I love Bridget Jones. I have read the books, seen the films .... and would probably wear the T-shirt if there was one. I just relate to BJ. My mind works in the same way. Years ago I even used to keep a diary logging how many lbs I needed to lose, how many alcohol units I had consumed and how many cigarettes I had smoked. I no longer do that, but I do still fall off my exercise bike and unintentionally ski down mountains backwards. It has been recently reported that they are currently writing and producing a third BJ film. Apparently, she is to get married ...... have babies ..... and then be diagnosed with breast cancer ........ OK so maybe not the last bit. It was Bridget that said: "It is a truth universally acknowledged that when one part of your life starts going okay, another falls spectacularly to pieces".
Until a few weeks ago things were ticking along quite nicely. In retrospect I had very few cares or concerns. I was enjoying my great job, working with some truly lovely people. I had just bought a new car - not a Noddy car as one of my colleagues so nicely put it. My bulging wardrobe had just received its latest addition - cracking leather knee-high boots with ties up the front (black to match the car obviously). And me and my happy and healthy family were about to disappear down to France for nearly three weeks to enjoy the sun, surf and sand. And in my case a little red wine and yummy cheese .... But it wasn't to be. Instead my life fell "spectacularly to pieces".
I spoke to my BCF for the first time yesterday. A Breast Care Friend is someone from a voluntary network that is there to help you whilst you are on your rollercoaster ride. The network is made up of women who have had breast cancer - who have obviously survived breast cancer - and now kindly use that experience to give hope and support to newly diagnosed patients like me. My BCF and I chatted for about half an hour. One of the comments that I made to her was that I feel that I am in some kind of parallel universe. On the one hand life carries on as normal - you go shopping, you take the kids out, you put petrol in the car and do the ruddy housework - but on the other hand you know that within days you are about to start this gruelling treatment which is going have this huge impact on your body and mind. The horrid emotional and physical consequences of hearing that you have cancer and what you have to go through to get rid of it just hasn't hit my radar before. For those of you who know me well this must sound really strange as my lovely mother died of ovarian cancer. It is only now, nearly twenty years after her diagnosis, that I appreciate how strong she was - stronger than me - and how much she protected me from it all.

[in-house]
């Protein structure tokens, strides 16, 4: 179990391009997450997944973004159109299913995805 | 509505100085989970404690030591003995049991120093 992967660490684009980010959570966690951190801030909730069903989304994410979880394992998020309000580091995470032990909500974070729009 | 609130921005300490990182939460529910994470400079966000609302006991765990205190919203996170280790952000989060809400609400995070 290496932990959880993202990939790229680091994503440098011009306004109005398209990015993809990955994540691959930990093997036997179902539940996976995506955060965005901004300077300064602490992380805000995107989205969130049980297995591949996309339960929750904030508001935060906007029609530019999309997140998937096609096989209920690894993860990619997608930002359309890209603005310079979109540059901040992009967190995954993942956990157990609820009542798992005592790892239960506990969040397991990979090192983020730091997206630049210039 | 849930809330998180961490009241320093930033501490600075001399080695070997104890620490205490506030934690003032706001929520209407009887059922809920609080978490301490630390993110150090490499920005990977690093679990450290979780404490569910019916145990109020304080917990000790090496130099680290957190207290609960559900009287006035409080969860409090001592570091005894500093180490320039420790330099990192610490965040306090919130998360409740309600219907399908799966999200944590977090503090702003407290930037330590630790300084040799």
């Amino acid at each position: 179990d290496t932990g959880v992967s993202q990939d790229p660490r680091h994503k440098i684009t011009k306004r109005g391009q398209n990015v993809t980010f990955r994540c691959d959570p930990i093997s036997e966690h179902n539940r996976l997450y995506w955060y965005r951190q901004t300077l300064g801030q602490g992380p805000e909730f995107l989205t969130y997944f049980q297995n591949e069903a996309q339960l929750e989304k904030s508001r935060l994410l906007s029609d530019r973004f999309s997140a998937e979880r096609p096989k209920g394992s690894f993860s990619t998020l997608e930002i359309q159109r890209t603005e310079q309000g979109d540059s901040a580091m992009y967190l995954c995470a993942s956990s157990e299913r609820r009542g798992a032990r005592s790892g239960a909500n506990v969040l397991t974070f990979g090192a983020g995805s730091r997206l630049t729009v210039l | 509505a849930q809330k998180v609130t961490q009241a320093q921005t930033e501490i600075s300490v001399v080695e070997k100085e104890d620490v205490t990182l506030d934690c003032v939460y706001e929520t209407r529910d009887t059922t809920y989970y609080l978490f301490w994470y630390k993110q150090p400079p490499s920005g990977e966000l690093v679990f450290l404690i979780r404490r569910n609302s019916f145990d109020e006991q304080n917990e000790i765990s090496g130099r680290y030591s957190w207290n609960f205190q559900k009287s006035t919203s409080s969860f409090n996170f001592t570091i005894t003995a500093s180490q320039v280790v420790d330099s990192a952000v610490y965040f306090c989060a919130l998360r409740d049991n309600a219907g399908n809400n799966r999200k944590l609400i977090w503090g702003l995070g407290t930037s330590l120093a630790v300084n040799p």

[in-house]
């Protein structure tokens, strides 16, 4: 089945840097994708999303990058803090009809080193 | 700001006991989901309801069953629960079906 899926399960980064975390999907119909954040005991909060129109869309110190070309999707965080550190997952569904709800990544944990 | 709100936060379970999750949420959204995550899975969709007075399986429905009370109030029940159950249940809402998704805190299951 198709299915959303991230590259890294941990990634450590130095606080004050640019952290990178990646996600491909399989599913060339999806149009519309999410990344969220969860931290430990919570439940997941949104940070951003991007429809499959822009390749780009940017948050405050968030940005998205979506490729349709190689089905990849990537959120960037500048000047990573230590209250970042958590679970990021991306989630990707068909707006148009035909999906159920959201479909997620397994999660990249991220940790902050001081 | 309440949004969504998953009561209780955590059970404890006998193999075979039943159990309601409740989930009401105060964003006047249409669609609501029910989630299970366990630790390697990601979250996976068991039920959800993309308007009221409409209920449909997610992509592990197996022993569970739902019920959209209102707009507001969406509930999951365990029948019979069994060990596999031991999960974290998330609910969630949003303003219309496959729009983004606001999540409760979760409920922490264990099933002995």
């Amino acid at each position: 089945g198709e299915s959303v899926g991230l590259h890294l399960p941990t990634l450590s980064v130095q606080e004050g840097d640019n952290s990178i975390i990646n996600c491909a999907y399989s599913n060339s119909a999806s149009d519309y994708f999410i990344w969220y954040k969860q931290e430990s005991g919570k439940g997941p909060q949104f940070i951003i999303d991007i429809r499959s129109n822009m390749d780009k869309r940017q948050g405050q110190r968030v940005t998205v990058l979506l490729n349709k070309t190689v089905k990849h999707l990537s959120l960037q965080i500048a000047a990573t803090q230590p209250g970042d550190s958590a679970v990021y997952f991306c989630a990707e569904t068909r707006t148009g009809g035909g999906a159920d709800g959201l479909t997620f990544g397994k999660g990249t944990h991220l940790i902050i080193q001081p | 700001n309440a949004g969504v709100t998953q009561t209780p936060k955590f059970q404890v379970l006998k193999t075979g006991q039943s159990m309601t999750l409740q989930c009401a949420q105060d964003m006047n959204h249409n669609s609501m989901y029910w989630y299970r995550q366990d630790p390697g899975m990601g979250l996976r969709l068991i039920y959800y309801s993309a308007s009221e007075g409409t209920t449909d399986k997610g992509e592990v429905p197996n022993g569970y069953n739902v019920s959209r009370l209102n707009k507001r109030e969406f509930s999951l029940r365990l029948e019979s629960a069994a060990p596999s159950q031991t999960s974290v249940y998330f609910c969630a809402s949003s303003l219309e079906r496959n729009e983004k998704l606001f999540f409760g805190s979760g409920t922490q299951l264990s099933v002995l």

So in total contrast, what do I do? Set up a blog detailing everything which is going through my mind which any Tom, Dick and Harriet can read. Why? Well for a number of reasons. Firstly, it enables me to tell my friends and colleagues what is going on in my life at the moment. Hopefully it will remind them that although I maybe out of sight I don't want to be out of mind and they need to keep in contact with me! Secondly, it supports two other things I enjoy so much. Writing ... and talking about myself.
And finally, and most importantly, it makes me think, reflect and summarise what is going on in this new parallel universe. Even if nobody reads this damn blog ... I find it therapeutic.